Thanks to their Relatively Robust Build and Distinctive structure, isolated ilia are among the most commonly recovered anuran bones from fossil micovertebrate sites. Across the spectrum of known anurans, there is considerable variation in features of the ilium. With some caveats, these features may be useful for assigning anuran ilia to biological taxa or, more conservatively, for estimating taxonomic diversities in fossil assemblages. A stratigraphically extensive sequence of 37 microvertebrate sites, ranging in age from the middle? Cenomanian–late Campanian (i.e., an interval of about 25 million years), in southwestern Utah, U.S.A., has yielded a relatively large sample of about 180 anuran ilia. Three major groups of ilia can be identified in the Utah sequence: those with an oblique groove on the medial surface, those with a dorsal tubercle, and those with neither structure. Within each group, specimens further can be subdivided into morphotypes based on other features (e.g., outline and relative size of acetabulum; extent and path of oblique groove; shape and position of dorsal tubercle). Some of the iliac morphotypes are discrete and easily recognizable, whereas others are less distinct. Certain of the iliac morphotypes (especially the more distinct ones) undoubtedly represent biological species, and the occurrence in many of the sampled localities and horizons of multiple morphotypes implies the presence in those areas of at least moderately diverse anuran assemblages. Only one iliac morphotype with an oblique groove can be assigned to a named genus, Scotiophryne, and this extends the temporal range for the genus back from the late Maastrichtian into the late Campanian. Although anuran ilia are not useful for stratigraphic correlations within the Utah sequence, several interesting patterns are evident; for example, the rarity both of specimens with a dorsal tubercle in the early–middle Santonian and middle Campanian and of specimens with an oblique groove in the late Santonian or early Campanian. The Utah ilia are typical for Mesozoic anurans in that none has a dorsal crest and only a minority have a dorsal tubercle; this contrasts with the situation in the Cenozoic, when most anurans have one or both of those iliac structures.

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7. The Science of Flight

Capra, Fritjof Berrett-Koehler Publishers ePub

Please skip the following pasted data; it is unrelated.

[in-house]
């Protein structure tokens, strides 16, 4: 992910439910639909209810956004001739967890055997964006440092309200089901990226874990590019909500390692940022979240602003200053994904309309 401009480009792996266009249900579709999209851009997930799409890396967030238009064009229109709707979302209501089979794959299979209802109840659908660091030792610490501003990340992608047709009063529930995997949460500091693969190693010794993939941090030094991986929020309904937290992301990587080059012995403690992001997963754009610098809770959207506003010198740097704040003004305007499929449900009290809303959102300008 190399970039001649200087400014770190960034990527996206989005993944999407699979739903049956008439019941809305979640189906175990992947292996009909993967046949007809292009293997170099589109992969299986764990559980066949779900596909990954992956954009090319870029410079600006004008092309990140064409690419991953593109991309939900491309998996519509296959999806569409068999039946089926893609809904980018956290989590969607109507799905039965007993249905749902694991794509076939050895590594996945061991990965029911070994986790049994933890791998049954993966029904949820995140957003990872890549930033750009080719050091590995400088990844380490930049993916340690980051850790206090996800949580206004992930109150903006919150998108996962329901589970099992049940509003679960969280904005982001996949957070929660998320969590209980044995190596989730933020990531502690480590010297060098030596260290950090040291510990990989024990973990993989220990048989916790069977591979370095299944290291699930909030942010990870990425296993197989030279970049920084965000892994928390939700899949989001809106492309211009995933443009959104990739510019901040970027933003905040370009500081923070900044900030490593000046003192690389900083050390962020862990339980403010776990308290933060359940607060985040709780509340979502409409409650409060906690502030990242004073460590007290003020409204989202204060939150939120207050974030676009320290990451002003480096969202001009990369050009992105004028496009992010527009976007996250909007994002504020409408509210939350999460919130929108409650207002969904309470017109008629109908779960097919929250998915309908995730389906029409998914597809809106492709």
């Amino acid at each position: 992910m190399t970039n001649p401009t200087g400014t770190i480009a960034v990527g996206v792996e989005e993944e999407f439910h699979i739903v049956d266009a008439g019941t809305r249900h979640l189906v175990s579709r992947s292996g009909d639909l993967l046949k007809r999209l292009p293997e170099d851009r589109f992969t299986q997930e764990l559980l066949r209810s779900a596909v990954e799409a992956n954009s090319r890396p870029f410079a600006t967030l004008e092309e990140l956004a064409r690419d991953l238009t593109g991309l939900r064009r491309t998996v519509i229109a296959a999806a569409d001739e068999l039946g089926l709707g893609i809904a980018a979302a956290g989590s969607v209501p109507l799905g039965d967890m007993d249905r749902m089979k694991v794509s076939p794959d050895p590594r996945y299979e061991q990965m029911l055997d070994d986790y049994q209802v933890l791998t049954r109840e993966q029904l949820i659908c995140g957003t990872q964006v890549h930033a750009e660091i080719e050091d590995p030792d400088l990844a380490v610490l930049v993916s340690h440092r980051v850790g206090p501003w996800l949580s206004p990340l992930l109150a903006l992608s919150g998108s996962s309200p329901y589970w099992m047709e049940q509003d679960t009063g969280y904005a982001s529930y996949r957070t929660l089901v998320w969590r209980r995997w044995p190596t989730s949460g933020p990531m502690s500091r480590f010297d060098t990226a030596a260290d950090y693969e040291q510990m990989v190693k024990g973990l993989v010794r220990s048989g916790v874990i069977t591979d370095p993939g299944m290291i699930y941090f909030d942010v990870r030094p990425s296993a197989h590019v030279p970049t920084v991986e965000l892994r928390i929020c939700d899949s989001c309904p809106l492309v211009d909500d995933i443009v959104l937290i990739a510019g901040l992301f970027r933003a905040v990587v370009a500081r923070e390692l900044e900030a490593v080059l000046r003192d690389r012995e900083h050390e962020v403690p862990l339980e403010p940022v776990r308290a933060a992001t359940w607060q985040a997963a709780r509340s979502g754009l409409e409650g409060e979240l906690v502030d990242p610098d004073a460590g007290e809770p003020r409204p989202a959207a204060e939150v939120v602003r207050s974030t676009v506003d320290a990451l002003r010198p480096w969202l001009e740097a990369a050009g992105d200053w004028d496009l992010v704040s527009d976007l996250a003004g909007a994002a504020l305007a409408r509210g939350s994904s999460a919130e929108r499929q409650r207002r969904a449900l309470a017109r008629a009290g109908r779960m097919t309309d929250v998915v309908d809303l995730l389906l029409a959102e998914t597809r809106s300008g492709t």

From the texts that accompany Leonardo’s anatomical drawings we know that he considered the human body as an animal body, as biologists do today. He often transferred what he learned from numerous dissections of animals to the human body (see p. 227). But beyond these pragmatic aspects, Leonardo’s anatomical studies of animals were grounded in a profound respect and compassion for all living creatures.1 Thus it seemed natural for him, as Domenico Laurenza observes, “to give equal ontological and scientific dignity to humans and animals.”2

Leonardo used his animal dissections to gain knowledge about human anatomical structures, but was also keenly interested in the many differences between the bodies of animals and human beings. “You will draw for this comparison,” he wrote on a sheet showing the superficial muscles of a man’s legs, “the legs of frogs which have a great similarity to the legs of man, in their bones as in their muscles. Then you will follow with the hind-legs of a hare which are very muscular and have agile muscles because they are not encumbered by fat.”3

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2 - A Beacon in the Blackness

Simon J. Knell Indiana University Press ePub

In a few days the Eldorado Expedition went into the patient wilderness, that closed upon it as the sea closes over a diver…. I looked around, and I don't know why, but I assure you that never, never before, did this land, this river, this jungle, the very arch of this blazing sky, appear to me so hopeless and so dark, so impenetrable to human thought, so pitiless to human weakness.

Heart of Darkness (1902)


JUST THREE YEARS AFTER THE PUBLICATION OF PANDER'S BOOK on the conodont fishes, oil was discovered in the United States. A new black liquid flowed out of the ground and into American minds, altering them forever. (The conodont played no part in this discovery, but it too was altered). Notorious wastefulness followed. Successive wells ran dry. But calls for conservation fell on deaf ears, as America developed its obsession with the automobile. In 1921 there were 10.5 million motor vehicles on the road. By the end of the decade there were 26.5 million. Demand for oil grew exponentially, but without the predicted oil shortage as discovery continued to outpace demand. A plague of oil derricks advanced across the American landscape, from Pennsylvania, New York, West Virginia, Ohio and Indiana into California, the mid-continent (Kansas and Oklahoma), the Texas and Louisiana Gulf Coast, and Illinois.1 In the unregulated American economy, oil was soon in overproduction and prices plummeted, falling below that of water in some states during the drought years of the early 1930s. By then the once buoyant economy was in freefall and oil had played no small part in that collapse.

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Medium 9781780645216

31: Bioremediation of Gaseous and Liquid Hydrogen Sulfide Pollutants by Microbial Oxidation

Gupta, V.K.; Sharma, G.D.; Tuohy, M.G. CABI PDF


Bioremediation of Gaseous and Liquid Hydrogen Sulfide

Pollutants by Microbial Oxidation

Ravichandra Potumarthi,1,2* A. Gangagni Rao1 and

Annapurna Jetty1


Bioengineering and Environmental Centre, Indian Institute of Chemical

Technology (CSIR), Hyderabad, India; 2School of Agriculture, Food and Wine,

The University of Adelaide, Australia